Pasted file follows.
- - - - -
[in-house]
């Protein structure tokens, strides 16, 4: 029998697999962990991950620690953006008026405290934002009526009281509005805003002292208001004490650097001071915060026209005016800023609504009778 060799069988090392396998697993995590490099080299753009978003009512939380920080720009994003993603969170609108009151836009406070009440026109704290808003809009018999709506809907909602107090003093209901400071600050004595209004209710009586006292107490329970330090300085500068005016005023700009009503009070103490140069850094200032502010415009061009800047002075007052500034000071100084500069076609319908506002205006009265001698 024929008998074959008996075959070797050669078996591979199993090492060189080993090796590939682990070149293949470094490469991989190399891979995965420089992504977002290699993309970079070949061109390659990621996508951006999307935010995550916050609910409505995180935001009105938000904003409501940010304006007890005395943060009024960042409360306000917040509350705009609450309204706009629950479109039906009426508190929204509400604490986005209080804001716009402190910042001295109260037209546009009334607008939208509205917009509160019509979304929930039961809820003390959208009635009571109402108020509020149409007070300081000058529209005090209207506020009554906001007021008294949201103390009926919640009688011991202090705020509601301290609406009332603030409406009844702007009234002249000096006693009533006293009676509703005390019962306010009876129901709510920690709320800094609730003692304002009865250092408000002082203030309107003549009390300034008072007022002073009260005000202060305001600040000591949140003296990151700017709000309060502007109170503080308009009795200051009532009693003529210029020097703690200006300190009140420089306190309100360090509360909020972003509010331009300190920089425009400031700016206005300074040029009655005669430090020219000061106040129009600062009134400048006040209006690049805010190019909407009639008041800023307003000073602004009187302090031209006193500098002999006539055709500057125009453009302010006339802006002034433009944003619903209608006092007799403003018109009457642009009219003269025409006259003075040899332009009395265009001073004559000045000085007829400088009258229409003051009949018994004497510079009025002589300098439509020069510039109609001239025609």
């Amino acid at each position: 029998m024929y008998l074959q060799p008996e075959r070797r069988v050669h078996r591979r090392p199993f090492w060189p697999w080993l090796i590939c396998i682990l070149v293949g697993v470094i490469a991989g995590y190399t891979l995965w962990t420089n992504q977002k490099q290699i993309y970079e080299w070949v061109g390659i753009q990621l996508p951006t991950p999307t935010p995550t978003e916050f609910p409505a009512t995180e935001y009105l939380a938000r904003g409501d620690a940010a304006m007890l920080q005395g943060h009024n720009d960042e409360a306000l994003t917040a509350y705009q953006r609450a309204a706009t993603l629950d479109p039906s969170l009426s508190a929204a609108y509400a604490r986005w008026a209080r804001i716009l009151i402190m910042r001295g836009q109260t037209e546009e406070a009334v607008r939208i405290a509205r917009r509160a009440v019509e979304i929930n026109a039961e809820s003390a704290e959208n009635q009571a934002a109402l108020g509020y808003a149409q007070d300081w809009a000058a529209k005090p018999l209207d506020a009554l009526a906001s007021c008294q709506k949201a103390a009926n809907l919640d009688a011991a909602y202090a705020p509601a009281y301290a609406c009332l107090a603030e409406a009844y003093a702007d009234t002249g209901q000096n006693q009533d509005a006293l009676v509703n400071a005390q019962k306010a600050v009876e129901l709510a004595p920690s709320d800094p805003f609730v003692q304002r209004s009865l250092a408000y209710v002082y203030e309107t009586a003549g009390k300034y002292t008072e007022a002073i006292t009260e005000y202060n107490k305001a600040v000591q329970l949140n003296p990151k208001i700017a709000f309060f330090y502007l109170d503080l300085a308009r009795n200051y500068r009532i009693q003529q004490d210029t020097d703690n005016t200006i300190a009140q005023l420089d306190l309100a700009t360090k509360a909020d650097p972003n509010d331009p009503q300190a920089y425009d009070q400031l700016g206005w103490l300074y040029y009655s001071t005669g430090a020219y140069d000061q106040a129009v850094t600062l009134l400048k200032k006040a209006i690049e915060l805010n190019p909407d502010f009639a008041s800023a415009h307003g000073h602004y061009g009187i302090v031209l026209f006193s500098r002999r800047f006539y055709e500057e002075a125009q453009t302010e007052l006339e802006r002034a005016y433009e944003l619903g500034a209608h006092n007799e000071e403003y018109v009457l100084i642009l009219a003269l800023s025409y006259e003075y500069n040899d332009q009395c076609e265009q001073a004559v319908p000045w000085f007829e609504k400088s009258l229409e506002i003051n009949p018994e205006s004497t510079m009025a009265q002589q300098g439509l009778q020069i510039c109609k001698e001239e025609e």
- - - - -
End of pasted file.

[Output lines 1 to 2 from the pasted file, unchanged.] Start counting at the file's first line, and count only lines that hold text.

[in-house]
């Protein structure tokens, strides 16, 4: 029998697999962990991950620690953006008026405290934002009526009281509005805003002292208001004490650097001071915060026209005016800023609504009778 060799069988090392396998697993995590490099080299753009978003009512939380920080720009994003993603969170609108009151836009406070009440026109704290808003809009018999709506809907909602107090003093209901400071600050004595209004209710009586006292107490329970330090300085500068005016005023700009009503009070103490140069850094200032502010415009061009800047002075007052500034000071100084500069076609319908506002205006009265001698 024929008998074959008996075959070797050669078996591979199993090492060189080993090796590939682990070149293949470094490469991989190399891979995965420089992504977002290699993309970079070949061109390659990621996508951006999307935010995550916050609910409505995180935001009105938000904003409501940010304006007890005395943060009024960042409360306000917040509350705009609450309204706009629950479109039906009426508190929204509400604490986005209080804001716009402190910042001295109260037209546009009334607008939208509205917009509160019509979304929930039961809820003390959208009635009571109402108020509020149409007070300081000058529209005090209207506020009554906001007021008294949201103390009926919640009688011991202090705020509601301290609406009332603030409406009844702007009234002249000096006693009533006293009676509703005390019962306010009876129901709510920690709320800094609730003692304002009865250092408000002082203030309107003549009390300034008072007022002073009260005000202060305001600040000591949140003296990151700017709000309060502007109170503080308009009795200051009532009693003529210029020097703690200006300190009140420089306190309100360090509360909020972003509010331009300190920089425009400031700016206005300074040029009655005669430090020219000061106040129009600062009134400048006040209006690049805010190019909407009639008041800023307003000073602004009187302090031209006193500098002999006539055709500057125009453009302010006339802006002034433009944003619903209608006092007799403003018109009457642009009219003269025409006259003075040899332009009395265009001073004559000045000085007829400088009258229409003051009949018994004497510079009025002589300098439509020069510039109609001239025609």